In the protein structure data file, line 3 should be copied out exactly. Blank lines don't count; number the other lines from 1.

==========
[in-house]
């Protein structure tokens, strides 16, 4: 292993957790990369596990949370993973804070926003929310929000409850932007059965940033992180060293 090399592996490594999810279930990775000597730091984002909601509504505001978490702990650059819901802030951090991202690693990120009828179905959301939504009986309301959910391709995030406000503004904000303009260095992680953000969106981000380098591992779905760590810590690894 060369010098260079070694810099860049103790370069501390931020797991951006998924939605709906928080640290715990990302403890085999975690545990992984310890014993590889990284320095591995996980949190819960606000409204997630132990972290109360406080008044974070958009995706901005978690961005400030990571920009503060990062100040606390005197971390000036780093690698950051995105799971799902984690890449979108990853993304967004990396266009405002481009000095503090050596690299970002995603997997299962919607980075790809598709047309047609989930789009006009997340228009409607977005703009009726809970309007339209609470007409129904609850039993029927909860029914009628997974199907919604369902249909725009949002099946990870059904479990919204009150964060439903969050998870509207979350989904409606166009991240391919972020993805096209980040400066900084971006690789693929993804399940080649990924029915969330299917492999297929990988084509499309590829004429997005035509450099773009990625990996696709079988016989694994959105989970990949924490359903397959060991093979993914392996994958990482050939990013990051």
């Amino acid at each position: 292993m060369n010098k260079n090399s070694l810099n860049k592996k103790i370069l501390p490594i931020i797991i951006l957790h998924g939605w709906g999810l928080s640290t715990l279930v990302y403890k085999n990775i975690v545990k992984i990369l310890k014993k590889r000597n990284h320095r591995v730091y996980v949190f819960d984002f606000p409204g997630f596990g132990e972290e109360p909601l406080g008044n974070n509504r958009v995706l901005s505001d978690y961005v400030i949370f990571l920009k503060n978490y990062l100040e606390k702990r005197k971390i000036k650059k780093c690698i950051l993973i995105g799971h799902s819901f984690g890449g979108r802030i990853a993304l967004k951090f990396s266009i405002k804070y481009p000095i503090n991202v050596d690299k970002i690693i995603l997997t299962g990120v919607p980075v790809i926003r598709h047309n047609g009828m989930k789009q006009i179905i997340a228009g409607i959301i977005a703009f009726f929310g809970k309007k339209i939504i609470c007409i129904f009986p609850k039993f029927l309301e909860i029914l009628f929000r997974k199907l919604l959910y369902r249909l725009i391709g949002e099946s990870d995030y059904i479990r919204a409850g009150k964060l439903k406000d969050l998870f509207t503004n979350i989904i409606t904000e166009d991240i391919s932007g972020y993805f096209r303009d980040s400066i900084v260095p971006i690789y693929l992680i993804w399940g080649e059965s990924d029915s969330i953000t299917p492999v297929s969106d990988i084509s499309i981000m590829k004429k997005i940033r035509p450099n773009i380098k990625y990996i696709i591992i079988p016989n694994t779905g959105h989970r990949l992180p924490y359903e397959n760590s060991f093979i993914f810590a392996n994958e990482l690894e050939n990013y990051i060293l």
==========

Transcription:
């Amino acid at each position: 292993m060369n010098k260079n090399s070694l810099n860049k592996k103790i370069l501390p490594i931020i797991i951006l957790h998924g939605w709906g999810l928080s640290t715990l279930v990302y403890k085999n990775i975690v545990k992984i990369l310890k014993k590889r000597n990284h320095r591995v730091y996980v949190f819960d984002f606000p409204g997630f596990g132990e972290e109360p909601l406080g008044n974070n509504r958009v995706l901005s505001d978690y961005v400030i949370f990571l920009k503060n978490y990062l100040e606390k702990r005197k971390i000036k650059k780093c690698i950051l993973i995105g799971h799902s819901f984690g890449g979108r802030i990853a993304l967004k951090f990396s266009i405002k804070y481009p000095i503090n991202v050596d690299k970002i690693i995603l997997t299962g990120v919607p980075v790809i926003r598709h047309n047609g009828m989930k789009q006009i179905i997340a228009g409607i959301i977005a703009f009726f929310g809970k309007k339209i939504i609470c007409i129904f009986p609850k039993f029927l309301e909860i029914l009628f929000r997974k199907l919604l959910y369902r249909l725009i391709g949002e099946s990870d995030y059904i479990r919204a409850g009150k964060l439903k406000d969050l998870f509207t503004n979350i989904i409606t904000e166009d991240i391919s932007g972020y993805f096209r303009d980040s400066i900084v260095p971006i690789y693929l992680i993804w399940g080649e059965s990924d029915s969330i953000t299917p492999v297929s969106d990988i084509s499309i981000m590829k004429k997005i940033r035509p450099n773009i380098k990625y990996i696709i591992i079988p016989n694994t779905g959105h989970r990949l992180p924490y359903e397959n760590s060991f093979i993914f810590a392996n994958e990482l690894e050939n990013y990051i060293l």